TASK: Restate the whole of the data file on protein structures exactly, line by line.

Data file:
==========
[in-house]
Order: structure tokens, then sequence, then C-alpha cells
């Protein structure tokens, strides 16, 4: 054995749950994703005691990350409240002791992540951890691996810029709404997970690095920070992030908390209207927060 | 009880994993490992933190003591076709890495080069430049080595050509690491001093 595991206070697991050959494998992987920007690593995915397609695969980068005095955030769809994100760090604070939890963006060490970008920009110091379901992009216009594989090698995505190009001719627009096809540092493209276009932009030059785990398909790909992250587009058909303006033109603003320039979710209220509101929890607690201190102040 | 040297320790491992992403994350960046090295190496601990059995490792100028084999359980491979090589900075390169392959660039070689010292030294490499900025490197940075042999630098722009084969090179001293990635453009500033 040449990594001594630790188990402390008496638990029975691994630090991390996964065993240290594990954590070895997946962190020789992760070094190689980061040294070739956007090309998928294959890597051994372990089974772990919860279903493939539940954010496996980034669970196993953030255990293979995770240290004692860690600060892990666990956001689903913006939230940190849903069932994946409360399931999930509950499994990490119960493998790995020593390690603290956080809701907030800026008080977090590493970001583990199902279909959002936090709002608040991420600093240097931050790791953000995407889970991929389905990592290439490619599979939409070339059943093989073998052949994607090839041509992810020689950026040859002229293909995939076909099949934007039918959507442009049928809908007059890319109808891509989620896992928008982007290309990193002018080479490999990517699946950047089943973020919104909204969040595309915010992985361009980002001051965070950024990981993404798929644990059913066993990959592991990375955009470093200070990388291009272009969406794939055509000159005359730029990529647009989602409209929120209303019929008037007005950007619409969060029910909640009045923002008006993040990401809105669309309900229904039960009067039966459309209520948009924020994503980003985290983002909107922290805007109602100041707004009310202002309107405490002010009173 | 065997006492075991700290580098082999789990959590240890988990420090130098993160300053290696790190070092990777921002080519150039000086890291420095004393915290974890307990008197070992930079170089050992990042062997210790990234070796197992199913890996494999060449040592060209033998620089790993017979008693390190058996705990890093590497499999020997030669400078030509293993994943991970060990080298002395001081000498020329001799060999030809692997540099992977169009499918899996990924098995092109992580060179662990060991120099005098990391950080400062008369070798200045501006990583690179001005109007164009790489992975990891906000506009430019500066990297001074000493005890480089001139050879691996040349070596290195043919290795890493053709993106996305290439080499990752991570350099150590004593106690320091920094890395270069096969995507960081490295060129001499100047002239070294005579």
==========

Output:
[in-house]
Order: structure tokens, then sequence, then C-alpha cells
């Protein structure tokens, strides 16, 4: 054995749950994703005691990350409240002791992540951890691996810029709404997970690095920070992030908390209207927060 | 009880994993490992933190003591076709890495080069430049080595050509690491001093 595991206070697991050959494998992987920007690593995915397609695969980068005095955030769809994100760090604070939890963006060490970008920009110091379901992009216009594989090698995505190009001719627009096809540092493209276009932009030059785990398909790909992250587009058909303006033109603003320039979710209220509101929890607690201190102040 | 040297320790491992992403994350960046090295190496601990059995490792100028084999359980491979090589900075390169392959660039070689010292030294490499900025490197940075042999630098722009084969090179001293990635453009500033 040449990594001594630790188990402390008496638990029975691994630090991390996964065993240290594990954590070895997946962190020789992760070094190689980061040294070739956007090309998928294959890597051994372990089974772990919860279903493939539940954010496996980034669970196993953030255990293979995770240290004692860690600060892990666990956001689903913006939230940190849903069932994946409360399931999930509950499994990490119960493998790995020593390690603290956080809701907030800026008080977090590493970001583990199902279909959002936090709002608040991420600093240097931050790791953000995407889970991929389905990592290439490619599979939409070339059943093989073998052949994607090839041509992810020689950026040859002229293909995939076909099949934007039918959507442009049928809908007059890319109808891509989620896992928008982007290309990193002018080479490999990517699946950047089943973020919104909204969040595309915010992985361009980002001051965070950024990981993404798929644990059913066993990959592991990375955009470093200070990388291009272009969406794939055509000159005359730029990529647009989602409209929120209303019929008037007005950007619409969060029910909640009045923002008006993040990401809105669309309900229904039960009067039966459309209520948009924020994503980003985290983002909107922290805007109602100041707004009310202002309107405490002010009173 | 065997006492075991700290580098082999789990959590240890988990420090130098993160300053290696790190070092990777921002080519150039000086890291420095004393915290974890307990008197070992930079170089050992990042062997210790990234070796197992199913890996494999060449040592060209033998620089790993017979008693390190058996705990890093590497499999020997030669400078030509293993994943991970060990080298002395001081000498020329001799060999030809692997540099992977169009499918899996990924098995092109992580060179662990060991120099005098990391950080400062008369070798200045501006990583690179001005109007164009790489992975990891906000506009430019500066990297001074000493005890480089001139050879691996040349070596290195043919290795890493053709993106996305290439080499990752991570350099150590004593106690320091920094890395270069096969995507960081490295060129001499100047002239070294005579």